In Survival Raid, there is a set number of lives you either have to take or lose for a winning faction to be chosen, and you will continue to respawn until that number is met on either side. Between respawns, supplies carry over, so fret not if you were shot in the back while crafting a nail bomb; revenge will be yours.

Survivors mode is more survival of the fittest, although teamwork can be a factor in this mode, too. What matters most here, though, is being the last one standing at the end of the match. This means killing everyone else around you to get supplies, because it’s not just chests the hold supplies—the freshly fallen corpses of others do too. And you have to kill to take them. It’s them or you.


If you are killed, or just wounded (this is my favorite part), there’s anywhere between a few to as much as twenty seconds before you are executed, revived, or you bleed out. In these twenty seconds, though, you don’t just lie on the ground hoping someone comes along to save you or put you out of your misery to respawn. Instead you frantically scramble along the ground, desperately trying to flee from a brutal execution, or to get over to your teammates so they can patch you up. It really adds to the feeling of panic and survival, and gives a sense of finality to the last moments before dying.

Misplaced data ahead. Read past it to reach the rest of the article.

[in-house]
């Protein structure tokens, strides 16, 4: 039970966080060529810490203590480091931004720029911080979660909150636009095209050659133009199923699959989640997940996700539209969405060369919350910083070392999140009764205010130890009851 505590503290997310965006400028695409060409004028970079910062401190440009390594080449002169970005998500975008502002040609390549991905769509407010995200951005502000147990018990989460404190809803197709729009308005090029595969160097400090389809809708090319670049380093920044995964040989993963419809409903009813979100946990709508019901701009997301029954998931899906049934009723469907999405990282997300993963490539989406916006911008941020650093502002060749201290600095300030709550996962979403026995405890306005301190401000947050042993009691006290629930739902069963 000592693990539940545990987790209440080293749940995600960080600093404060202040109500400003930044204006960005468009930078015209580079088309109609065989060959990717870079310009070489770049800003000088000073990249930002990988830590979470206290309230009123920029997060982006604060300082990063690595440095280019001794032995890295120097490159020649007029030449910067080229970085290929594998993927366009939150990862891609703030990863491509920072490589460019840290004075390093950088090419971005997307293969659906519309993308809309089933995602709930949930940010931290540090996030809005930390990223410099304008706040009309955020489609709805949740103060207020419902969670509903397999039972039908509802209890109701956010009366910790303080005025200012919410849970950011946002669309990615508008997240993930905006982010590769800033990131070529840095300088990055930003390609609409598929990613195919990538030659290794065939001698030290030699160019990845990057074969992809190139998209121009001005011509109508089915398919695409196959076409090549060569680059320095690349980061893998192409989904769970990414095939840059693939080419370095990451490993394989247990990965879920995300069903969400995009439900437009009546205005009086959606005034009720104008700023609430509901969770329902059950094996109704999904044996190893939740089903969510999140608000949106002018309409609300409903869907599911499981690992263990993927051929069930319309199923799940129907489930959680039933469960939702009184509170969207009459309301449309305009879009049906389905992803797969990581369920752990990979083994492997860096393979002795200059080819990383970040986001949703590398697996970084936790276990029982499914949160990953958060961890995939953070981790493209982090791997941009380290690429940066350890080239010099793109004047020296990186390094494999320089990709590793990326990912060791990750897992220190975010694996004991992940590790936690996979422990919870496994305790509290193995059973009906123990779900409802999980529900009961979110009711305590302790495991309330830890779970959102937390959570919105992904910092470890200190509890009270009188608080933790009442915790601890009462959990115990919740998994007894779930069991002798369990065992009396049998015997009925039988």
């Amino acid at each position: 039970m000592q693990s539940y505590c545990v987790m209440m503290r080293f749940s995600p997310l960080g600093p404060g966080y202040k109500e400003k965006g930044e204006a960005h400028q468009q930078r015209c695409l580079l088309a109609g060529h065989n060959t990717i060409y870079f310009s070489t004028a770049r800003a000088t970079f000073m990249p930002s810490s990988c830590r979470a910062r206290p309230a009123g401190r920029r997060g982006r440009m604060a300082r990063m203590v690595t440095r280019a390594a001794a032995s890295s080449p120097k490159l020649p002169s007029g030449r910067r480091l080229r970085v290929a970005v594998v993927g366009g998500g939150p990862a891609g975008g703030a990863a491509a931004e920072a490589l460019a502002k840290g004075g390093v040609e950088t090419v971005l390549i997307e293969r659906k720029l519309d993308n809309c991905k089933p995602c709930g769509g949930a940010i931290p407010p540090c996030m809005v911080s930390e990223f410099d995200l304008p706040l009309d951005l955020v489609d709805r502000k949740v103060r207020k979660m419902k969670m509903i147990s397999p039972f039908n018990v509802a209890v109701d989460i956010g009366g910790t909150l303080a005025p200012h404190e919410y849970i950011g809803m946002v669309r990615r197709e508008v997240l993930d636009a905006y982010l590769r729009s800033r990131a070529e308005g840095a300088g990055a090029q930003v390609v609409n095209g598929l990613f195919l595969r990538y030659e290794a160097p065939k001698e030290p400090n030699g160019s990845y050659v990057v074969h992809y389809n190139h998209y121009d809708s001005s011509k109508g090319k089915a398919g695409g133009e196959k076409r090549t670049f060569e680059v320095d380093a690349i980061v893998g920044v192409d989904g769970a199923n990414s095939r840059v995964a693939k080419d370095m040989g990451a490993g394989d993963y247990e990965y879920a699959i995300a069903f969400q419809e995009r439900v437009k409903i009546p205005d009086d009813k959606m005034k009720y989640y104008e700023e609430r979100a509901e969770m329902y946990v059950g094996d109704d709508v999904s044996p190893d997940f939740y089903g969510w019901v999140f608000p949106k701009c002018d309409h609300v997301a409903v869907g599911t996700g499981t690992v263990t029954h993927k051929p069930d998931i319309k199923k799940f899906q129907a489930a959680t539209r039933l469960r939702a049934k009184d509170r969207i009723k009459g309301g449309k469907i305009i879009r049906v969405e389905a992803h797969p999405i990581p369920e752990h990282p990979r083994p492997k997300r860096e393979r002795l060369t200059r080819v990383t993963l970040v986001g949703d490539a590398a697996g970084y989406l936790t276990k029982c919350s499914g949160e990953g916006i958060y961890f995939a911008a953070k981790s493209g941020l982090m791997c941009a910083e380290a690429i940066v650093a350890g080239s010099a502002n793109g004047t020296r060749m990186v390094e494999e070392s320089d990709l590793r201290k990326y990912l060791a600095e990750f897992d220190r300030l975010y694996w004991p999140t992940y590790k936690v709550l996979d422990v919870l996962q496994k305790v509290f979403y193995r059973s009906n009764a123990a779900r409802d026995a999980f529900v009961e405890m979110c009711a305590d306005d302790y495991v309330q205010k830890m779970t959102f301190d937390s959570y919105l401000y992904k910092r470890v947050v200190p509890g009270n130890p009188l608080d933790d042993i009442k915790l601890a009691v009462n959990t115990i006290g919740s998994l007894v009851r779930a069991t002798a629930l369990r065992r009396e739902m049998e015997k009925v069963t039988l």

Survivors mode is a best of seven rounds format. The supplies go to the team that can win four of the seven rounds by having the last man, or men, standing at the end of the match. There’s not respawning, so using what supplies you do find and are able to craft should be part of the plan each and every round. So should buying up all the weaponry and ammo you can in between rounds to give you the competitive edge.

As with any robust multiplayer offering, winning and performing individual tasks during gameplay unlock points to use to bolster your player, modify his look, and customize your loadout. One time use boosters grant single match abilities, while other boosts are there to stay. Finding out your own play style and customizing your boosts and abilities is paramount for long-term longevity as both a Faction and as a survivor.


The gameplay focuses on stealth, mainly, although the only reason why you shouldn’t go into a situation guns blazing, is that there’s a risk you could be killed too. You can do it, though—should you choose to take that risk. It all compliments the gameplay from the single player mode extremely well. As any tasty side dish might compliment the main course. But multiplayer Factions mode is a delicious side dish you’ll keep coming back for and could easily fill up on, and be satisfied with completely and independently from the entrée.

After days of fletcherizing, I’m still digesting. But I’ll be ready to spill my guts on The Last of Us in my full review, scheduled to go live the moment the global embargo lifts on June 5th. Only 48 hours and counting.